Seeking Reconciliation From Death Row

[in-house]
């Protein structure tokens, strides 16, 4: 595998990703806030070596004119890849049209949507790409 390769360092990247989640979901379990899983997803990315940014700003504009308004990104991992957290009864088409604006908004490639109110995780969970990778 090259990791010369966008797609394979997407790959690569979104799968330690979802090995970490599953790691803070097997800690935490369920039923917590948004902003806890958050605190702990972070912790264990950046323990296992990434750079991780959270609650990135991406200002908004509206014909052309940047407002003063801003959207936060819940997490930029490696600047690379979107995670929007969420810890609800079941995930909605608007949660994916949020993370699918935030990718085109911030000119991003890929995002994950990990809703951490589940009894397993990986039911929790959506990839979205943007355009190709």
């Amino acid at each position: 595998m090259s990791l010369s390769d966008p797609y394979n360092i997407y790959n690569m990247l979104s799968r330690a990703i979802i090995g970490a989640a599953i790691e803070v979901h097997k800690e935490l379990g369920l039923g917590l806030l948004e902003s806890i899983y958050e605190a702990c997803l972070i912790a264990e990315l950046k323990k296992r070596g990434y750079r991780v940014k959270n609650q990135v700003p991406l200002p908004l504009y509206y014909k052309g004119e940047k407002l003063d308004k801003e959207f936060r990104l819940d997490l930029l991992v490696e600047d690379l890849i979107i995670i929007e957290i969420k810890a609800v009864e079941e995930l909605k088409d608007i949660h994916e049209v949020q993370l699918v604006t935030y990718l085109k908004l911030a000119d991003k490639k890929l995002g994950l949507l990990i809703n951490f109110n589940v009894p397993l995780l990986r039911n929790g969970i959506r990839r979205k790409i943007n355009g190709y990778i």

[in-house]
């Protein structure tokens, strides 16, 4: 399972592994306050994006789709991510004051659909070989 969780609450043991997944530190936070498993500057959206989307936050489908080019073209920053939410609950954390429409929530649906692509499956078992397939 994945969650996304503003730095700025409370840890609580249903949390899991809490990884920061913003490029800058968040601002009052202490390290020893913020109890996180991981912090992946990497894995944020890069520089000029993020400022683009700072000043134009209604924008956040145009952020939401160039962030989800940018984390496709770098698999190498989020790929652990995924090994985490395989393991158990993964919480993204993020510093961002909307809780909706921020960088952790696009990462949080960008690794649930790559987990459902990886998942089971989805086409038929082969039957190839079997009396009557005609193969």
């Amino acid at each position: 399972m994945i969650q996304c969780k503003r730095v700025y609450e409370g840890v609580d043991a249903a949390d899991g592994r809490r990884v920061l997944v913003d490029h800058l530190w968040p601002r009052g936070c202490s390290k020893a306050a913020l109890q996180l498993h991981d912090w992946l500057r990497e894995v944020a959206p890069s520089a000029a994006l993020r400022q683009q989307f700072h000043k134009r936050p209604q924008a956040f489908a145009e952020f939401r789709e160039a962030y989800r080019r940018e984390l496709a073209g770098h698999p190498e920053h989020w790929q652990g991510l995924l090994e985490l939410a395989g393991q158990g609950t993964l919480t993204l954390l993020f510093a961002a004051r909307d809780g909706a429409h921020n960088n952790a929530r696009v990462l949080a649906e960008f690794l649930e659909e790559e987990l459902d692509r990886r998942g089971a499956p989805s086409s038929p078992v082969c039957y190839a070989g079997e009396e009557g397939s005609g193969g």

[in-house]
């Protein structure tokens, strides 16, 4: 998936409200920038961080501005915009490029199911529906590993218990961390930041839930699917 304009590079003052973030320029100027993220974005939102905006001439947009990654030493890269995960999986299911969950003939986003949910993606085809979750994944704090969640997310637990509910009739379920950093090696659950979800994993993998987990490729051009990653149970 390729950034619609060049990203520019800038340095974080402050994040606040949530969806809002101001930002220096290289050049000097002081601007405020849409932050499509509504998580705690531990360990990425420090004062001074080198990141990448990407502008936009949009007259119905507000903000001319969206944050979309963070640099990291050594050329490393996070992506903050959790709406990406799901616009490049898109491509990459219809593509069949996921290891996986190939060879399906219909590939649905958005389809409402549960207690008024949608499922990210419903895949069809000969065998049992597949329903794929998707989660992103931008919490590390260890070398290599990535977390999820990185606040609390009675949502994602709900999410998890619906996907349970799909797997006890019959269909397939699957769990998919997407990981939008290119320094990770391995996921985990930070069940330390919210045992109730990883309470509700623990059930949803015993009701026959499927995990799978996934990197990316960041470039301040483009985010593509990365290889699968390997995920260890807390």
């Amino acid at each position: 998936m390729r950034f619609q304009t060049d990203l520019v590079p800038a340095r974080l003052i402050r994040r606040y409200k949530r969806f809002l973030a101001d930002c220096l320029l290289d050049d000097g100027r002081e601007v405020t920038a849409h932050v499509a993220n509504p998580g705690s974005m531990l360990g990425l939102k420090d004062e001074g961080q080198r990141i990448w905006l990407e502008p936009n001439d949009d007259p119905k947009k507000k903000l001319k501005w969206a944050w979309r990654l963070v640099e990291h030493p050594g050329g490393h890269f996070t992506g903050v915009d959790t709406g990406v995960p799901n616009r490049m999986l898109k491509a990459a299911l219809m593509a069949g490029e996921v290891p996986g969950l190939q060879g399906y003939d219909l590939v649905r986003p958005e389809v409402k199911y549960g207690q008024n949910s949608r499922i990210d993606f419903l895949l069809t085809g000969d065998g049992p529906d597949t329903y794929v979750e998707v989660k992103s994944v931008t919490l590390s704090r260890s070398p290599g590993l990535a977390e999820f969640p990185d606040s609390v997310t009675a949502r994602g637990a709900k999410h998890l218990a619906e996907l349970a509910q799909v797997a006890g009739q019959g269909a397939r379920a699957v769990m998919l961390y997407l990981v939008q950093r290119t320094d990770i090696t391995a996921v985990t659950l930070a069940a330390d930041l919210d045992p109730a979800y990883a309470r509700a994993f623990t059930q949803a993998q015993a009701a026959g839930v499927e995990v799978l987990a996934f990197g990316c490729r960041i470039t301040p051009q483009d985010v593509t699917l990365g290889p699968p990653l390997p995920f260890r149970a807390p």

My name is Michael Ross. I am a condemned man on Connecticut's death row. When most people think of death row inmates, I'm the one that they think of. I'm the worst of the worst, a man who has raped and murdered eight women, assaulted several others, and stalked and frightened many more. And when I am finally executed, the vast majority of the people of this state will celebrate my death. Sometimes, when I close my eyes, I can see the hundreds of people who will gather outside the prison gates on the night of my execution. I can see them waving placards, drinking and rejoicing, and I can hear their cheers as my death is officially announced.I have lived here on Connecticut's death row for over eight and a half years now. I live in an eight-by-ten foot unpainted concrete cell for 23 hours a day -- 24 hours a day on weekends. I come out for an hour of "recreation" five days a week. Other than that, the only other time that I come out is for a 15-minute shower five days a week, and for the occasional visit (one-half hour, through glass, on a telephone). I eat all of my meals in my cell, brought to me in a styrofoam box three times a day. I live in a single cell, so I live alone -- and since I can only talk to the two people on either side of me I often feel quite alone.One of the results of this almost total isolation is that, after a while, a person is forced to look at himself. I'm not talking about the cursory, superficial manner in which most people look at themselves, but rather a quite painful, unrelenting search of one's very soul.Many inmates in prison, and many of those on death row, are able to lie convincingly to themselves, to see themselves as basically good people who are the innocent victims of a corrupt judicial system or of an unfair and uncaring society in general. Sometimes it is very difficult to honestly see ourselves as we truly are, and much easier to blame others as justification for our actions. I know this to be true because for years this is exactly what I did. During this period I was angry -- so very angry -- at everyone and everything except for the one person I should have been angry with -- myself. It took a very long time -- years in fact -- for this anger to subside and for me to begin to accept who I was and what I had become, and even longer before I was ready and willing to accept responsibility for my actions.Two things primarily led to this transformation. Much of the credit for the first goes to Dr. Fred Berlin, a psychiatrist from the Sexual Disorders Clinic at the Johns Hopkins Hospital in Baltimore, Maryland. He diagnosed me as suffering from a paraphiliac mental disorder and was indispensable in my fight to get the Department of Correction to acknowledge my disorder and to treat it with the medication that I now receive. The drug -- DepoLupron -- clears my mind of the vile and noxious thoughts of rape and murder that plagued me for so long, and the drug eliminates the previously uncontrollable urges that drove me to commit the crimes that put me here on death row. That monster still lives in my head, but the medication has chained him and has banished him to the back of my mind. And while he is still able to mock me, he can no longer control me -- I control him; I am human again.You cannot begin to imagine what a milestone this was in my life. Try to imagine a time that a melody or some catchy tune got stuck in your mind, playing over and over and over again, driving you crazy. The harder that you try to push that tune out of your mind, the louder and more persistent it becomes. Now try to imagine that instead of a harmless yet annoying tune, you experience filthy and despicable urges, desires and fantasies of the degradation, rape and murder of innocent women. Day in and day out. They fill your thoughts and fantasies when you are awake. They are in your dreams when you sleep. Imagine trying to control the urges, day by day, hour by hour. And try to imagine the self-hatred, loathing and abhorrence that you develop toward yourself when you fail. If you can imagine this, then you will have only begun to understand what I have experienced, what I had to live with, what I had become. And only then will you begin to understand the true blessing that this medication was to me.But the medication was only part of the story of my personal transformation. It gave me back my mind -- a clear mind free of the malevolent thoughts and urges. And it allowed my humanity to awaken, giving me back something that I thought I had lost forever. But this was just the first step, and perhaps the easiest, for I didn't have to do anything -- the medication did it for me. Now began the more difficult part of my transformation, an examination of myselfÑa very profound, very painful, and ongoing examination.Now that my mind was clear, for the first time, I began to see -- really see. It was like a spotlight shining down on me, burning away the mist, exposing every shadow of my being. I began to see things as they really were. I began to see things I didn't like. And many of the things that I saw brought me great anguish.I saw how weak and afraid I really was -- I had always thought that I was strong and confident. I saw how I had allowed the monster in my mind to take control of me. I saw what I had become. And worst of all, for the first time, I saw the pain that I had brought to so many -- such great and unceasing pain.After my eyes were finally opened and I saw the truth of what I had become and what I had done, I began to feel things -- unpleasant, disturbing feelings. I began to feel the terrible agony and distress that I had brought to so many: my victims, the families and friends of my victims, my own family. And I also began to feel the awesome weight of my responsibility for my actions and of my responsibility to the people that I have harmed. And, finally, I felt a profound sense of guilt. An intense, overwhelming and pervasive guilt that surrounds my very soul with dark, tormented clouds filled with a mixture of self-hatred, remorse, regrets, and sorrow. All of which leaves me with a deep desire to make amends and achieve reconciliation -- something which under the circumstances seems all but impossible.Yet it is this sense of reconciliation that I yearn for the most. Reconciliation with the spirit of my victims. Reconciliation with the families and friends of my victims. And finally, reconciliation with myself and my God. This will be the final part of my transformation and undoubtedly the most difficult part.I am fortunate to have a good friend and guide for this part of my journey. Reverend John Gilmartin, a member of a group called Murder Victims' Families for Reconciliation, who drives a six-hour round trip to see me once a month. I have travelled a great distance and have gone through quite a transformation since that day when I first set foot on death row -- most of it alone. And I am very grateful and thankful for the help that Reverend Gilmartin has given me over the past 18 months. With his help, and if it is God's will, I will achieve the reconciliation that I so desire, and hopefully complete my transformation into one who is worthy of redemption and forgiveness. My journey is still far from over, but at least now I can see that there is a light at the end of the tunnel. May God give me the strength, perseverance, and moral fortitude to complete my journey before I am finally executed.Author's note: If you wish to know more about this concept of victim-offender reconciliation, contact: Pat Bane, Director, Murder Victims' Families for Reconciliation, P.O. Box 208; Atlantic, VA 23303-0208. Or call her at 804-824-0948. And please tell her that Michael Ross sent you.